It should be noted that the US regime is also desperate to control the narrative, to deflect attention away from their own culpability and their ongoing bioterror research, and to streamline the march to universal mandatory injections with unknown substances.
China’s notoriously militant censorship has been turned up to eleven during the coronavirus outbreak. They have made it illegal for healthcare workers, crematoriums, and anyone else involved in the response to discuss the situation – disrupting attempts to provide an accurate picture of what’s going on amid the largest quarantine in human history.
Beijing is also using their Orwellian grip over their internet to crack down on the spread of information from citizen journalists, such as Fang Bin and Chen Qiushi – who recorded dozens of reports on the situation in Wuhan, and have both disappeared.
VICE has taken an in-depth look at China’s draconian efforts to control the narrative around the coronavirus outbreak, including their efforts to leverage online platforms to hunt down those spreading non-sanctioned information.
Xiaotao City in #Hubei Province is very serious about controlling info about #COVID2019 #Coronavirus #CoronavirusOutbreak #coronaviruschina. See what they say you cannot do.#湖北 仙桃卫健委文件，直到今天首要任务仍然是压制 #疫情 信息 #武汉肺炎 #新冠肺炎 #新冠病毒 pic.twitter.com/4aJHgXcTxe
— 曾錚 Jennifer Zeng (@jenniferatntd) February 19, 2020
Beijing has been going to great lengths to track down users on Twitter and WeChat in order to quash negative news from being shared online – using intimidation, arrests, and threats of legal action.
Joshua Left, a 28-year-old entrepreneur who runs a self-driving car startup in Wuhan, China, arrived in San Francisco in mid-January for a vacation, just as the first reports of a new “SARS-like” virus outbreak in China reached the U.S.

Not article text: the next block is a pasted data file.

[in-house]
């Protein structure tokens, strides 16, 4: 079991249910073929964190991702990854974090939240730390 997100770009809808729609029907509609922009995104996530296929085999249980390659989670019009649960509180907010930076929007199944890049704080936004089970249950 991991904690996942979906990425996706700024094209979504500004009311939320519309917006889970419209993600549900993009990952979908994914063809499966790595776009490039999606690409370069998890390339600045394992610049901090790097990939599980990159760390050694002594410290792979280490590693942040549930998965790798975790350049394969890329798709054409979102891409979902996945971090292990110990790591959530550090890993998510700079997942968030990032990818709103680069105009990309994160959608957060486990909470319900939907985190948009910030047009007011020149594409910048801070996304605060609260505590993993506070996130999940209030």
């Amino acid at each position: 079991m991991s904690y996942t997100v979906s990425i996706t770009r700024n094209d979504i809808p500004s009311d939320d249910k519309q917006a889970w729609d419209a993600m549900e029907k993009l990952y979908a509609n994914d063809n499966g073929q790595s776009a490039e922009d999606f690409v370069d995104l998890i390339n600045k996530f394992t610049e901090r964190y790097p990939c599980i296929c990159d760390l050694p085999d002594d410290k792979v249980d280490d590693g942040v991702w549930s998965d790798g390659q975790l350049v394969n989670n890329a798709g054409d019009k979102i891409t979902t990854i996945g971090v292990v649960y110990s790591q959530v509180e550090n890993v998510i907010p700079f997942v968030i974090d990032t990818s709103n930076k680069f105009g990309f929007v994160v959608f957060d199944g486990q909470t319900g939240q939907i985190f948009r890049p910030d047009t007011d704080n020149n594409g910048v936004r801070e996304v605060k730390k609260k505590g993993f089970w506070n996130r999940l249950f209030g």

He almost immediately began worrying about his family back in his hometown of Wuhan, where the disease appeared to originate, and where panic was starting to set in. Concerned that his family might not be getting information on the scale of the burgeoning epidemic, he posted messages on his WeChat account sharing information he was afraid were not available inside China.
“But then things started to get weird,” he told VICE News.
Left, who asked not to be identified by his full Chinese name, said he first received a warning message from WeChat administrators. Then he began receiving strangely specific messages that appeared to come from four of his friends on WeChat, all asking him for his location, what hotel he was staying at in San Francisco, what his room number was, and what his U.S. phone number was.
Then his cell phone received a warning message that someone in Shanghai was trying to log into his account.
Finally, when he wouldn’t tell them where he was staying, the same accounts all simultaneously began urging him to return to China as soon as possible. –VICE
Left has reported the incident to the San Francisco Police Department and the FBI, however no action has been taken by either.
China is also monitoring Twitter. While banned in the country, many are accessing the platform using virtual private networks (VPNs) – which are also illegal….